As described in the previous sections, rapidly growing evidence supports the role for both AS160 and TBC1D1 in GLUT4 traffic. However, there are many mechanistic questions concerning how constructs derived from these proteins exert their inhibitory effects on GLUT4 translocation. Therefore, it is important to obtain more detailed analysis of the functional importance of these proteins in more physiological contexts and in particular in whole animals. There are currently no genetic mouse models that validate this hypothesis that are described in the literature. For example, it is currently unknown whether a lack of AS160 or TBC1D1 constitutively stimulates glucose transport in knockout mice. Also, it remains to be determined whether in AS160/TBC1D1 knockin mice, in which endogenous AS160 or TBC1D1 is replaced with an AS160-4P mutant or TBC1D1 mutant (e.g., Thr596 to Ala and/or Ser237 to Ala), there is abolition of insulin-stimulated glucose transport in adipose and insulin- and/or contraction-stimulated glucose transport muscle. Since AS160 and TBC1D1 are likely to play redundant roles, it might be necessary to generate double-knockout or knockin mice to fully understand the importance of these proteins in the regulation of GLUT4 traffic and glucose homeostasis in vivo. In addition, identification of whether a single specific Rab is downstream of the Rab-GAPs in all tissues needs to be determined. Associated with these efforts, a genetic approach to validate the role of the Rab or Rabs will be required. These comprehensive genetic approaches will allow us to assess whether pharmacological inhibitors for AS160 and/or TBC1D1 would be good drugs for the treatment of type 2 diabetes. However, it should be taken into account that inhibition of AS160 may not be always beneficial. For example, a recent study (4) has shown that AS160 is phosphorylated in response to glucose and that knockdown of AS160 resulted in reduced glucose-induced insulin release in pancreatic β-cells. Reduced AS160 levels were associated with increased apoptosis and reduced capacity to proliferate upon glucose stimulation. Zhou et al. (65) reported that although RNAi-mediated knockdown of TBC1D1 increases basal glucose uptake, it also stimulates the mTOR/p70S6k pathway and synthesis of GLUT1 glucose transporter in 3T3-L1 adipocytes. Moreover, both AS160 and TBC1D1 are phosphorylated at multiple sites by a variety of agonists that stimulate different protein kinases in intact cells (5, 8, 13, 25, 58, 59), indicating complex regulation and roles for these proteins. Further work is required to characterize the biochemical properties and physiological roles for AS160 and TBC1D1 in the regulation of GLUT4 traffic and how this specific function relates to other cellular functions of these Rab-GAPs.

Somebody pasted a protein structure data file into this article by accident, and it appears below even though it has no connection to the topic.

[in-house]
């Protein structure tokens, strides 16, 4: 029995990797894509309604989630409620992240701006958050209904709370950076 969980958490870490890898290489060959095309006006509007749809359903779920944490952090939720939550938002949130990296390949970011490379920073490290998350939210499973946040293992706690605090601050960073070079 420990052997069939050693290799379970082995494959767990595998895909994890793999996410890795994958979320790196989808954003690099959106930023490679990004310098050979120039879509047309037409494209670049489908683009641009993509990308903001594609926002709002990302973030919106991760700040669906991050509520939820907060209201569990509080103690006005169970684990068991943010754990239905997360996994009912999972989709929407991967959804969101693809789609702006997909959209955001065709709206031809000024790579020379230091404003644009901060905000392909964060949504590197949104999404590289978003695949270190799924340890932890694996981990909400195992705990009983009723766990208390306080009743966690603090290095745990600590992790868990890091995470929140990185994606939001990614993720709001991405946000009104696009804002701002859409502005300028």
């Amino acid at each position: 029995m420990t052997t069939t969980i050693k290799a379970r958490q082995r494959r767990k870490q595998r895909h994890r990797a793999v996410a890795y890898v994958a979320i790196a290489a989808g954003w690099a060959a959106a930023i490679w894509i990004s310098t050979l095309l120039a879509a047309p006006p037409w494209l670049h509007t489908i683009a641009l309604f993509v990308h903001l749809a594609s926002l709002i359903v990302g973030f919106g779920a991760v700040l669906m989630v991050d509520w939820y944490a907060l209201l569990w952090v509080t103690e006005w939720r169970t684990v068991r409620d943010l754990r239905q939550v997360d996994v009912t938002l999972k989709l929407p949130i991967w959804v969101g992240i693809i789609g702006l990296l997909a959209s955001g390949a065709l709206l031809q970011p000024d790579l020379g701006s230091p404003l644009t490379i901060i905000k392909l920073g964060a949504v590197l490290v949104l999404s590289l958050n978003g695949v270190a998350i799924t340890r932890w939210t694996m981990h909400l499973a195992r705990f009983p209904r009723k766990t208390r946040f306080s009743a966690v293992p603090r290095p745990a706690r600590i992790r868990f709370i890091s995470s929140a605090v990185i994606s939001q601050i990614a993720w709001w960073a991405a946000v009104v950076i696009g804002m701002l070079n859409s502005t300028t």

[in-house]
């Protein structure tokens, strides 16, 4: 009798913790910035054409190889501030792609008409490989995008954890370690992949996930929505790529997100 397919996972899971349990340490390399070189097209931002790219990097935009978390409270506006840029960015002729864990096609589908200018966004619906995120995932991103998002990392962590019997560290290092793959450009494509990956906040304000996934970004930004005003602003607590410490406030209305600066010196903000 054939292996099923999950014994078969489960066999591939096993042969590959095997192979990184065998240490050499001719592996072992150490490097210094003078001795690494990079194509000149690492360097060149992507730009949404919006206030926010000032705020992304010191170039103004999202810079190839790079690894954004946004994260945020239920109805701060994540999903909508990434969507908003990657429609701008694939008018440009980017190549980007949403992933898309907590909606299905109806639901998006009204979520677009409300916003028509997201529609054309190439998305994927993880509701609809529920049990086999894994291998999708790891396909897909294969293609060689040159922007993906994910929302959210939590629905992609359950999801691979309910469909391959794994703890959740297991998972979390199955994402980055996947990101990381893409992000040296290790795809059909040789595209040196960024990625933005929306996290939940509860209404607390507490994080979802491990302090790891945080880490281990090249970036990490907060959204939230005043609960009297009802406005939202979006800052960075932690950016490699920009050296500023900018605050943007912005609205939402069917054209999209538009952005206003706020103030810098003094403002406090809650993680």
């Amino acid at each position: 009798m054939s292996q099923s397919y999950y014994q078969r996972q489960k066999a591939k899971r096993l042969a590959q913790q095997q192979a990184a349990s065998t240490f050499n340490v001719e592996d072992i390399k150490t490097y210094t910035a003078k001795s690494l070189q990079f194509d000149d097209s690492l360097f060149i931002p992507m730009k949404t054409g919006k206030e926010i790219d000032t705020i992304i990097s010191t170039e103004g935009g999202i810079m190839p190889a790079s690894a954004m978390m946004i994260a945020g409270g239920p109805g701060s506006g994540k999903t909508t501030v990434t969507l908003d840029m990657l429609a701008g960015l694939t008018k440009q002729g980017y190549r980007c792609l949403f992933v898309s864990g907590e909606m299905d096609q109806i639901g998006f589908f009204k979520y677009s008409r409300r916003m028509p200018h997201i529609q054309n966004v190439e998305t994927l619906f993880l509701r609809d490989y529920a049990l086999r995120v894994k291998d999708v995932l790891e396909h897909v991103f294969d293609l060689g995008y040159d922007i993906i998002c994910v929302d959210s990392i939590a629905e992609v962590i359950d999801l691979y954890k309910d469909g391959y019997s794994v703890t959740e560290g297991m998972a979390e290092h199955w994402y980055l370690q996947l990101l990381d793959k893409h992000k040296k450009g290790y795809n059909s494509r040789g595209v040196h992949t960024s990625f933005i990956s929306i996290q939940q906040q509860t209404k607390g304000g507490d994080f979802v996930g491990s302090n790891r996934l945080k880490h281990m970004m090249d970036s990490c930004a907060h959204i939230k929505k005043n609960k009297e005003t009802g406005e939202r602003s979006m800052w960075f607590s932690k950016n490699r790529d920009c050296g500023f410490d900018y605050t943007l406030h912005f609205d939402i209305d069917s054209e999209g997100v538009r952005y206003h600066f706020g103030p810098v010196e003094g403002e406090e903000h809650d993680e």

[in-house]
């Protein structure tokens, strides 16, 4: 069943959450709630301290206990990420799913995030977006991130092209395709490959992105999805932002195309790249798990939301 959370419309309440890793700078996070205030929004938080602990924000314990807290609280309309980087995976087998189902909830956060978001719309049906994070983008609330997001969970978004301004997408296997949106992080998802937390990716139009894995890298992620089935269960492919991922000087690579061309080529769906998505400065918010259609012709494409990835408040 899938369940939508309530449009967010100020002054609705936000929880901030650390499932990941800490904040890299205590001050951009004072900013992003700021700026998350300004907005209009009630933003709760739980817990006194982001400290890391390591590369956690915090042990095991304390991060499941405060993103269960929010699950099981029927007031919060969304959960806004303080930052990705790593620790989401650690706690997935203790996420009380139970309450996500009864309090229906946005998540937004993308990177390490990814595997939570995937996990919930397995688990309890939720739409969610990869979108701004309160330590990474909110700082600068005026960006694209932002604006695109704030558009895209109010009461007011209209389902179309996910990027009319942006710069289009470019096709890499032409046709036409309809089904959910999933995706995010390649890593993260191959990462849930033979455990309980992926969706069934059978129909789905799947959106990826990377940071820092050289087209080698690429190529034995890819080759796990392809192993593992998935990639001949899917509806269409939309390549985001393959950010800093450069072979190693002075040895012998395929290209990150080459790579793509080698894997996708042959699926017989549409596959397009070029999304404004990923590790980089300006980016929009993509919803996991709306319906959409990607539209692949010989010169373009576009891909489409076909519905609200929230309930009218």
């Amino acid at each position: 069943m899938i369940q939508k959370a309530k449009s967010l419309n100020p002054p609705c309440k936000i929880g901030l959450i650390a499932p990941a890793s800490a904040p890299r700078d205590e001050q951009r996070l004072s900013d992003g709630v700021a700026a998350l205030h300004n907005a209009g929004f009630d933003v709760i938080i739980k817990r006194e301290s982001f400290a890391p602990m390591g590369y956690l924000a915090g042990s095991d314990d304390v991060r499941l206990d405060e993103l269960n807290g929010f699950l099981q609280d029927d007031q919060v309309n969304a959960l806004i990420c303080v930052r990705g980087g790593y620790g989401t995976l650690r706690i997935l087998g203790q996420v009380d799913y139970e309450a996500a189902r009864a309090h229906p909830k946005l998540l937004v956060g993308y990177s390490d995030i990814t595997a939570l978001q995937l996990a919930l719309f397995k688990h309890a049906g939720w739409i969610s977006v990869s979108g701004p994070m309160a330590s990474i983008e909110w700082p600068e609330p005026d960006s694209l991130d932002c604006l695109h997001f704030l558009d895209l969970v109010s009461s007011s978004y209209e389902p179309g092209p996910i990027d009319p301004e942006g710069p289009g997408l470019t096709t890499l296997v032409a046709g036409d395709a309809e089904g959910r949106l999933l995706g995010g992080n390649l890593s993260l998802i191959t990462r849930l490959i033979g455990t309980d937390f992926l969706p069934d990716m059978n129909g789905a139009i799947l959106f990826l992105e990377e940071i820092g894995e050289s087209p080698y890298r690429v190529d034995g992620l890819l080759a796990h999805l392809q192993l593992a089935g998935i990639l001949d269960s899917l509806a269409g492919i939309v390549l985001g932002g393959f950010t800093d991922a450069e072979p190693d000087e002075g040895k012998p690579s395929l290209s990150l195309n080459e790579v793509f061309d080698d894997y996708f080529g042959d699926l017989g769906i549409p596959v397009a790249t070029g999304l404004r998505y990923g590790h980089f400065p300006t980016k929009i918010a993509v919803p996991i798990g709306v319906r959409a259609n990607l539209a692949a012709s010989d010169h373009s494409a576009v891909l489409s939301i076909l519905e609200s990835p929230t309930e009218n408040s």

K. Sakamoto is currently supported by Diabetes UK and the UK Medical Research Council and by the companies AstraZeneca, Boehringer-Ingelheim, GlaxoSmithKline, Merck, Merck KGaA, and Pfizer. G. D. Holman is supported by AstraZeneca, the Wellcome Trust, and by the the UK Medical Research Council.


We thank Carol MacKintosh for helpful suggestions and Stephan Wullschleger for technical help in preparing figures.